I remember the glimpse.

One of the hikers next to me suddenly said, “I think I see a large mammal over there!”

All four of us looked over there.

I saw it. The “large mammal” was maybe two hundred yards away: a bear.

On the third day of our church backpack, camped at 9,100 feet near a lake, and chatting after a leisurely lay-over day breakfast, we’d spotted a smallish bear. Call it St. Bernard-sized, probably a year or so old. Really, for a bear, being compared to a St. Bernard means that it’s small!

Epiphany – Transfiguration Sunday  – for March 6, 2011

And he was transfigured before them, and his face shone like the sun, and his clothes became dazzling white. (Matthew 17:2)

The Ursus Americanus—the Latin name I’m sure any self-respecting black bear would deny ever using—trotted along the lake’s shore, heading away from us. I knew, having explored that area yesterday, the bear headed for a granite-bound drop in elevation to a valley below our lake basin.

We spread out, cameras ready, seeking the bear.

Since "my" bear vamoosed, this image is courtesy of

No bear.

No bear anywhere.

South, north, no bear. I looked up the ridge, down the ridge. No bear.

In the handful of seconds it took us to scurry to the bear’s last location, the bear had vanished. It seemed a daytime mystery, a sunlit ghost.

All we got was a glimpse. But the bear had been there. All of us had seen it. Four pairs of “there’s a bear!” eyes weren’t lying.

Glimpses are essential parts of our faith experiences. A glimpse of truth can last a lifetime. A sudden and singular idea—often depicted as a light bulb clicking on in a cartoon—can burn brightly in our minds for years until the irrepressible thought becomes reality.

Moses once glimpsed God’s derriere on Sinai. Jacob wrestled with the Holy for one dark night, seeking a blessing in the brief dawn light, limping the remainder of his days. A dove—metaphor or reality—circled above Jesus during his baptism. Like our bear, the winged creature was there and gone. The disciples saw Elijah and Moses on the mountain with Jesus during the transfiguration. And then there was only a cloud and a Holy voice. Then those were gone. Glimpses. Glances. A Holy Instant, seen at the corner of our eyes, and yet forever transforming our entire life.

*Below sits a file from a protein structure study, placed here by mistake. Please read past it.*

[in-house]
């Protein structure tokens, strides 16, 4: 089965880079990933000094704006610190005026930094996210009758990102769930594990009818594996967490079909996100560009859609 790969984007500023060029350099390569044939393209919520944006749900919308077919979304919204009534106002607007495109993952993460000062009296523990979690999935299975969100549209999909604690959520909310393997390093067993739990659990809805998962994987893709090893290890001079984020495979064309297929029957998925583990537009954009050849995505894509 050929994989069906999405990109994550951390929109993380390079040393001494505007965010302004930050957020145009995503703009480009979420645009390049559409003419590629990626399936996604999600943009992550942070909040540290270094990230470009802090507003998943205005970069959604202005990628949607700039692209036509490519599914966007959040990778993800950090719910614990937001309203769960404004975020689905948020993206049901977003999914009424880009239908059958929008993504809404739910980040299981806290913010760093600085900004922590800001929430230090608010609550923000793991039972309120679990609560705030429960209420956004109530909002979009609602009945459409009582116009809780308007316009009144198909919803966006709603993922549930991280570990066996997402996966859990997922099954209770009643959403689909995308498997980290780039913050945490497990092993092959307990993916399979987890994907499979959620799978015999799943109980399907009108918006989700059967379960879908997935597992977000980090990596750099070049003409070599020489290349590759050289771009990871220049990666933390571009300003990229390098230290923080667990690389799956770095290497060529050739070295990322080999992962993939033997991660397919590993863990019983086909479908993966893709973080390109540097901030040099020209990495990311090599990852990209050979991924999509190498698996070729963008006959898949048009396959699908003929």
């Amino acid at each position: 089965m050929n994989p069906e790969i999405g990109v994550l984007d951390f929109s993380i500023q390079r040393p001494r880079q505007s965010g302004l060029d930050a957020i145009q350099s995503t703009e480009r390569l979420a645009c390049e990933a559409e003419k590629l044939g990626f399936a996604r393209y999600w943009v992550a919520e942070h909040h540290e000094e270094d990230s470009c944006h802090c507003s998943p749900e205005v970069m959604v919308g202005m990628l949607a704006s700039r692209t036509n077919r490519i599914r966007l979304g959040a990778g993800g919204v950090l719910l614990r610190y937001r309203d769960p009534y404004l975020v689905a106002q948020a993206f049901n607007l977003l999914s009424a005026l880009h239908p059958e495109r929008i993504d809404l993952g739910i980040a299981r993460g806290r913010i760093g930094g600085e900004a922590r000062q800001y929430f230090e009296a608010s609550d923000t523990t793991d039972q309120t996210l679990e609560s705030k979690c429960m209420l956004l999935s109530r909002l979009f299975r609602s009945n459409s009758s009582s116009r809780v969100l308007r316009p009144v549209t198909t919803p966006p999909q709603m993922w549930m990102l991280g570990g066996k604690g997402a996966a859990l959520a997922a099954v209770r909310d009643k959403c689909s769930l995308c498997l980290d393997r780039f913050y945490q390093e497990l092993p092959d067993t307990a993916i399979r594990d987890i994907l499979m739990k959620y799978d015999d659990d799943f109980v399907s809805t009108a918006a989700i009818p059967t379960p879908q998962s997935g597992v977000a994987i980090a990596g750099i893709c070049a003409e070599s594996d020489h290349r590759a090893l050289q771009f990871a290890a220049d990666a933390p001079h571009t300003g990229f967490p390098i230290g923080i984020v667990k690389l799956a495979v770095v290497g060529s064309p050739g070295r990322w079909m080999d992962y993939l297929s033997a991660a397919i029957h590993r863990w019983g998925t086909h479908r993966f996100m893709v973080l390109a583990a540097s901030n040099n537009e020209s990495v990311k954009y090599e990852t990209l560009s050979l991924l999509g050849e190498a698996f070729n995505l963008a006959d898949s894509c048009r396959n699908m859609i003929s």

Scripture claims we mere mortals cannot see God. Actually viewing the Divine Mystery with our eyes wide open, in all the glory and power of what capital “D” Divine and capital “M” Mystery means, would kill us. And so we are gifted with a whisper, an echo, or a sound that might be wind and might be more. Which is fine with me. I am leery of people who can describe, in great detail, their “religious experiences.” Maybe my reluctance to believe another person’s detailed accounts about God or Jesus or heaven’s neighborhoods or the date of the apocalypse is a failure of my own spirit, the meagerness of my soul. Nonetheless, because of the Bible’s bold reminders that God is often the “still small voice,” and because of my personal experiences where the glimpses of glory have mattered so much, I choose to trust fleeting hints over elaborate descriptions.

The bear had vanished.

I still remember the moment. It was a dark chocolate brown, with an easy gait over the broken granite, and seemingly oblivious to the humans who were suddenly so agitated.

I still remember my call to the ministry. It was a stirring moment of clarity, impossible to be tracked by human conceptions of time, where—at least this is how it felt to me—a window opened to the Holy. In an instant, and only for an instant, I knew I mattered to the Holy of Holies. I had purpose. It still thrills me. A glimpse. A shiver. A truth.

I still remember when my wife Jeanie said “yes” to marrying me. We were at her apartment, preparing tacos, with the tortillas sizzling noisily in an old cast iron skillet. Whoosh. I asked. She answered. A moment, a heartbeat, a transfiguration. Everything shifted and my world became brighter, clearer, and more hopeful.

The bear had vanished. But I remember. And I am still thrilled.

A glimpse can be enough.

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